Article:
Interview with Featured Artist Lee Bennion

By Shelah Miner

1991somestillwantthemoon1Here at Segullah, we’re giddy about our new issue of the journal. We love the essays, articles and poems; and Lee Bennion’s artwork makes the print edition a thing of beauty. We can’t quite believe our luck to have Lee Bennion, one of the most highly-respected and well-loved contemporary LDS painters, as our featured artist. It was my pleasure to interview Lee over the last few weeks, and from a writer’s perspective I appreciate seeing how Bennion’s approach to visual arts also applies to writing and other creative pursuits. Her website, Horseshoe Mountain Pottery, showcases her art and gives readers a glimpse into her life.

It’s obvious from looking at your art, with its landscapes and nature images, that you’re a “western” artist. How does being part of a rural community in the west influence your life and work?

Where I live is a huge part of who I am. Probably almost as big as my family is a part of who I am. There are ups and downs living within any community or groups as there is in one’s family life. I love you calling me a “western” artist as I think of myself as a westerner. I grew up in California’s Central Valley in a town called Merced. It was a lot like Orem where my husband grew up, both agricultural towns that by the time we had graduated from high school had become giant strip malls. We both were disillusioned by the change in our hometowns and wanted to find a place that would hopefully in our lifetime stay a quiet small town.

We chose well in Spring City. I still love it here and express gratitude to God every day that I live in this beautiful place that has clean air, water, views, access to the mountains, and a sense of history that I can connect with. Living here, raising my family here, has had a profound influence on my life, our lives, and my work.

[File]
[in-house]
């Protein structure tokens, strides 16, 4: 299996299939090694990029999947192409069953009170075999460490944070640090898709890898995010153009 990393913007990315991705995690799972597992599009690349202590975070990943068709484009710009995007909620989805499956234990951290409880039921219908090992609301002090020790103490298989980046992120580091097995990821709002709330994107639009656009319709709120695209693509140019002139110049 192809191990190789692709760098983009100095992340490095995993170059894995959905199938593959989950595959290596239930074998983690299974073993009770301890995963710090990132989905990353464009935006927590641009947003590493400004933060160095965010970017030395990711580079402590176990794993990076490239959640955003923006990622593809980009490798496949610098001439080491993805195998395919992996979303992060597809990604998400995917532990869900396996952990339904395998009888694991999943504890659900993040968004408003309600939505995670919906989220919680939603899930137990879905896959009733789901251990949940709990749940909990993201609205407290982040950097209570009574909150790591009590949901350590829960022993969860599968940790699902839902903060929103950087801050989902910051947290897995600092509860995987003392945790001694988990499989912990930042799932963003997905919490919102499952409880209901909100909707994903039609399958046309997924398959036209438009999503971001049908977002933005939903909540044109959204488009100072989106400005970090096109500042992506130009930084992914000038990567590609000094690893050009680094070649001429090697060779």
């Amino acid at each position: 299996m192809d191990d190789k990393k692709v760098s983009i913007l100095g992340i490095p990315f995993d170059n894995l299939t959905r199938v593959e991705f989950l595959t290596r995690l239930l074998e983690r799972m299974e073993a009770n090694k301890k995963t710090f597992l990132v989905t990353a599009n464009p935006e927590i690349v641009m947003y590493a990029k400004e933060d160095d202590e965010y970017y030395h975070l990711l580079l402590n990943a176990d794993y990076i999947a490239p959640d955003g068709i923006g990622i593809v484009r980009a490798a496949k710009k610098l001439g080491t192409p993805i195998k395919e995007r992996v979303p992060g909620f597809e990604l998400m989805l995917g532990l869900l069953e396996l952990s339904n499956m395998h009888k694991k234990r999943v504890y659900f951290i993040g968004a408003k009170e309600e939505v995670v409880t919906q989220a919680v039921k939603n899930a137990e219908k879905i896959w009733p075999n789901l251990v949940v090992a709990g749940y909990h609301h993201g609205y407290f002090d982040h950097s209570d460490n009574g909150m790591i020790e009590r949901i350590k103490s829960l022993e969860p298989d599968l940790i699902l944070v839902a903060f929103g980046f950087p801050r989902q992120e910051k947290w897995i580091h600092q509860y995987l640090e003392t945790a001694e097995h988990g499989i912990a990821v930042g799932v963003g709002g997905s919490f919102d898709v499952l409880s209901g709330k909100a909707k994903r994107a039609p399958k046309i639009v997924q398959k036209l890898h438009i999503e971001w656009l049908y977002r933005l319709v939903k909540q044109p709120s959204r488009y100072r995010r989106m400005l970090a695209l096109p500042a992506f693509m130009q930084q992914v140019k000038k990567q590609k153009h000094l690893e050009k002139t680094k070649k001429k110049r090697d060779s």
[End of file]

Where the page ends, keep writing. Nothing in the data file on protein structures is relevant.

You went back to school and finished your BFA after having your girls. How did you balance school and motherhood?

It was tough, but I loved it. I tried going back to school in September of 1977, just a few weeks after my eldest was born. After two weeks, I dropped out. Commuting from Spring City, trying to nurse a baby and being a greenhorn mom and full-time art major just wasn’t working. Something had to give and it was a no-brainer that it was school. Those motherhood instincts and hormones are very powerful and good. I was learning tons being a mother. I also read a lot during those years that my two oldest girls were small. I had only taken my first painting class the last semester before I dropped out, and I was still very intimidated by it and didn’t have the courage or drive to make time for it with my life as a mother.

In 1983, my husband decided that he was going back to school for his MFA. My heart leapt and I instantly decided that I would return to BYU as well to finish my BFA. I didn’t need the degree so much as I wanted to get back to drawing and painting, and I knew that school would be a good jump start for me as I am a diligent student. It worked. By the time I graduated in 1986, I was working enough and integrating it in with my life that I knew that I wouldn’t stop when I was done with school.

sunflowerWho were your early influences and your influences today?

Ella Peacock was a dear friend and mentor to me when I first moved to Spring City. She taught me how to stretch canvas and tone them, how to properly clean and care for my paint brushes and most importantly, how to construct and carve frames. She was also a great example of someone who integrated her life and her painting. She also couldn’t care less what people thought of her, and was a bit of a loner, although definitely a part of our community. I related to her better than I did the young women my age in town. She was my best friend here for years. I have always admired Minerva Teichert too. I didn’t know her, but I sure love the way she lived her life.